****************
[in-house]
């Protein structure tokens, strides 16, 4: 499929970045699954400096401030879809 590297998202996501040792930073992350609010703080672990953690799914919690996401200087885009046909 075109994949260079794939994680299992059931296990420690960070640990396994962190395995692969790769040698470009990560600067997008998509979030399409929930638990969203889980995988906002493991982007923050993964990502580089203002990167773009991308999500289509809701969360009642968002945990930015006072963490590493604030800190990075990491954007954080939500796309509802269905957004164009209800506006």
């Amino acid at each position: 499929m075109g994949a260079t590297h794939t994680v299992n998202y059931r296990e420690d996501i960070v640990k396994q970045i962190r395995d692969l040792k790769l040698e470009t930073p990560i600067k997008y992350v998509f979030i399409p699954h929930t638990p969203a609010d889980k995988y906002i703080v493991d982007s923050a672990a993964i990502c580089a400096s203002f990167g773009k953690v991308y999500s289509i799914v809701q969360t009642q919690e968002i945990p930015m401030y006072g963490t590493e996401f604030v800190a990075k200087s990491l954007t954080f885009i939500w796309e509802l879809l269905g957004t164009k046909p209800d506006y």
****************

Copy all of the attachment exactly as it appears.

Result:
[in-house]
């Protein structure tokens, strides 16, 4: 499929970045699954400096401030879809 590297998202996501040792930073992350609010703080672990953690799914919690996401200087885009046909 075109994949260079794939994680299992059931296990420690960070640990396994962190395995692969790769040698470009990560600067997008998509979030399409929930638990969203889980995988906002493991982007923050993964990502580089203002990167773009991308999500289509809701969360009642968002945990930015006072963490590493604030800190990075990491954007954080939500796309509802269905957004164009209800506006």
């Amino acid at each position: 499929m075109g994949a260079t590297h794939t994680v299992n998202y059931r296990e420690d996501i960070v640990k396994q970045i962190r395995d692969l040792k790769l040698e470009t930073p990560i600067k997008y992350v998509f979030i399409p699954h929930t638990p969203a609010d889980k995988y906002i703080v493991d982007s923050a672990a993964i990502c580089a400096s203002f990167g773009k953690v991308y999500s289509i799914v809701q969360t009642q919690e968002i945990p930015m401030y006072g963490t590493e996401f604030v800190a990075k200087s990491l954007t954080f885009i939500w796309e509802l879809l269905g957004t164009k046909p209800d506006y």